注册 登录  
 加关注
   显示下一条  |  关闭
温馨提示!由于新浪微博认证机制调整,您的新浪微博帐号绑定已过期,请重新绑定!立即重新绑定新浪微博》  |  关闭

宁老师留学DIY咨询

MBA及Master申请PS/Essay/简历/推荐信写作咨询人

 
 
 

日志

 
 
关于我

2009年7月份,我给一个老朋友(Simon FT-MBA,2010春季班)为申请MBA而写的Essay提了几点比较关键的修改建议。后来,她成功拿到Simon的Offer。再后来,她建议我做留学DIY咨询方面的工作,并向我介绍了我的第一个客户。最终,我的第一个客户也成功拿到几个TOP16商学院的面试并顺利拿到Duke Fuqua商学院MBA的录取。 本人毕业于上海复旦大学管理学院国际企业管理系,属于商科科班出身并且做过管理工作、有领导经验的人士。

网易考拉推荐
 
 

JOB HUNTING: BUSINESS; The B-School Hierarchy  

2012-05-11 18:05:11|  分类: DIY留学综合信息 |  标签: |举报 |字号 订阅

  下载LOFTER 我的照片书  |

JOB HUNTING: BUSINESS; The B-School Hierarchy


 

By SCOTT JASCHIK
Published: April 25, 2004

 

The doors to the hotel ballroom hadn't opened yet, but the 200 M.B.A. students lined up outside were busy plotting their strategy. The mirrors in the hallway were perfect for last-minute checks of ties, hair and handkerchiefs. Are the business cards within easy reach? As the students primped, they traded intelligence.

''I hear I.B.M.'s schedule is full.''

''Philip Morris is hiring.''

The job fair was sponsored by the MBA Consortium, a group of 16 business schools that are good but a couple of steps down the B-school hierarchy. To help their students get jobs -- either summer internships or permanent positions -- the consortium had gathered 14 employers at the Marriott Eastside in Manhattan on this January day to meet them. The recruiters, who sat at tables displaying their wares, had already selected some students for interviews the next day based on résumés, but they had saved places for applicants who would impress them today.

The students had paid their travel expenses and $50 to register. Many of them did not have interviews lined up. So the pressure was on. They had only a few minutes to make their pitch, and those in line -- their competition -- could hear them.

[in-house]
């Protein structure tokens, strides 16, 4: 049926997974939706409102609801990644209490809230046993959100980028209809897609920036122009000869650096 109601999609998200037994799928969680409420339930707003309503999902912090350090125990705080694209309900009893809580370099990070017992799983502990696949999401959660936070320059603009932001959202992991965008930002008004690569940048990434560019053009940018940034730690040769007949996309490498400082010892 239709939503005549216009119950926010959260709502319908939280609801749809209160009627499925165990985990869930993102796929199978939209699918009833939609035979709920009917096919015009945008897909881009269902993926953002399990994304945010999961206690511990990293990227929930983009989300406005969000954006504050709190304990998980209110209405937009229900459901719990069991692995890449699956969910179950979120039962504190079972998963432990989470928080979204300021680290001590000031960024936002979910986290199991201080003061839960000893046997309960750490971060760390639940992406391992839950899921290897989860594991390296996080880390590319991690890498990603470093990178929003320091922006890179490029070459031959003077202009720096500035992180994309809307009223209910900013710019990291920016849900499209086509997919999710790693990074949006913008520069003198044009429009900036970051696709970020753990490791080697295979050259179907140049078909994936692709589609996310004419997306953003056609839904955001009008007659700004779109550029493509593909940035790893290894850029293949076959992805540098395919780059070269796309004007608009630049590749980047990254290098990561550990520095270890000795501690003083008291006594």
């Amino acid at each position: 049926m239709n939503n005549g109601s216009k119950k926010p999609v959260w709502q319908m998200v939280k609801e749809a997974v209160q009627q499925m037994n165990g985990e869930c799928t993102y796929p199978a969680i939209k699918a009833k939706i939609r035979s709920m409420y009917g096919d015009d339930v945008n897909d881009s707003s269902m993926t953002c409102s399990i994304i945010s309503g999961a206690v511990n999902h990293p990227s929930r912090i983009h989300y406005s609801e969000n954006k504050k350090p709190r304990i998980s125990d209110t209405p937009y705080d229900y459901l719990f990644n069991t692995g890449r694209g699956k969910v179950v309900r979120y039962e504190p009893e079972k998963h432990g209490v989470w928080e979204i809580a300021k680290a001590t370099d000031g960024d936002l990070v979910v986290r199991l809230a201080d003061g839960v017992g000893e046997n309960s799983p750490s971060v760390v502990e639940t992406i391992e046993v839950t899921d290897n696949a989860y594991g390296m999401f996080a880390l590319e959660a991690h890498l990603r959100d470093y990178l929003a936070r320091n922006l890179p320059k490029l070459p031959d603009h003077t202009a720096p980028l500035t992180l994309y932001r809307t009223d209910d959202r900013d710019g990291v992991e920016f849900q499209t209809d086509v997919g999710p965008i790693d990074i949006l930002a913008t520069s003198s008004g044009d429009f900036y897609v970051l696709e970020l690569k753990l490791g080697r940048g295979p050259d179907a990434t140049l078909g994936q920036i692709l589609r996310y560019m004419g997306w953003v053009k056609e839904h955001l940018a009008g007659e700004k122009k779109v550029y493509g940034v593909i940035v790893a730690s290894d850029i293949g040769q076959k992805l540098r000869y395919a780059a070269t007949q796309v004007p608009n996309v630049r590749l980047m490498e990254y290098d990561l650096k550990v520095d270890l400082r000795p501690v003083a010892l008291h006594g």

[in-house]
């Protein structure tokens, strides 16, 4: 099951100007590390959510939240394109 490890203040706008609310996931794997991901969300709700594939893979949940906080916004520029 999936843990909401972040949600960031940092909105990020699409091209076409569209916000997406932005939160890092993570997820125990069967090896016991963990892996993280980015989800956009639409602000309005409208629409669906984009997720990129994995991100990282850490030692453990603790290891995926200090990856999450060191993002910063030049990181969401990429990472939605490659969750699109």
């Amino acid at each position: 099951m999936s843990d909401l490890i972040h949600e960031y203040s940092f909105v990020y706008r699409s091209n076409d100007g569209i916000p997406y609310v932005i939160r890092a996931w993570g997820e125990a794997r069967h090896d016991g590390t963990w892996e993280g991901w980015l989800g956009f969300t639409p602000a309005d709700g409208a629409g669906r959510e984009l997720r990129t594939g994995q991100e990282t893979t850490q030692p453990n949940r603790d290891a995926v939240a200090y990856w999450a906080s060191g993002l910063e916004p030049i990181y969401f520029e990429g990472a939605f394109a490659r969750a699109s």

Ryan Hoebelheinrich, a first-year student at Wake Forest University in Winston-Salem, N.C., waited his turn in the long I.B.M. line and made his pitch for an internship interview. After a firm handshake and a handoff of his résumé, he told the recruiter he enjoyed problem solving, operations and finance.

''Are you flexible about where you would work this summer?''

Mr. Hoebelheinrich said yes instantly. And it was over. (He didn't end up getting an interview.) Next person in line.

As is often the case in troubled economic times, business schools reported an enrollment surge in 2002. Now those class members must compete for a limited job pool. Meanwhile, companies are putting off hiring decisions as long as possible until they can tell where the economy is going. Students at second- or third-tier schools can certainly build successful careers. But given the degree's hefty price tag and the tough economic climate, deans and corporate recruiters warn that a master's degree in business administration does not necessarily translate into a high-salary job. And the path to a leading investment bank or consulting company runs almost exclusively through a narrow band of elite business schools.

 

 

''If you want to be an M.&A. lawyer, investment banker in a top house or a consultant for McKinsey -- these elite jobs that everybody seems to want -- you're not even going to get an interview unless you go to one of the elite schools,'' says Robert H. Frank, a Cornell University management professor and co-author of ''The Winner-Take-All Society.''

''Going to an elite school doesn't guarantee you'll get one of those jobs,'' he adds, ''but for better or worse, you won't even have a shot at it without it.''

AS the tight job market accentuates the advantages that graduates of Harvard or the University of Pennsylvania enjoy even in the best of times, students from lower-tier schools must hustle even harder.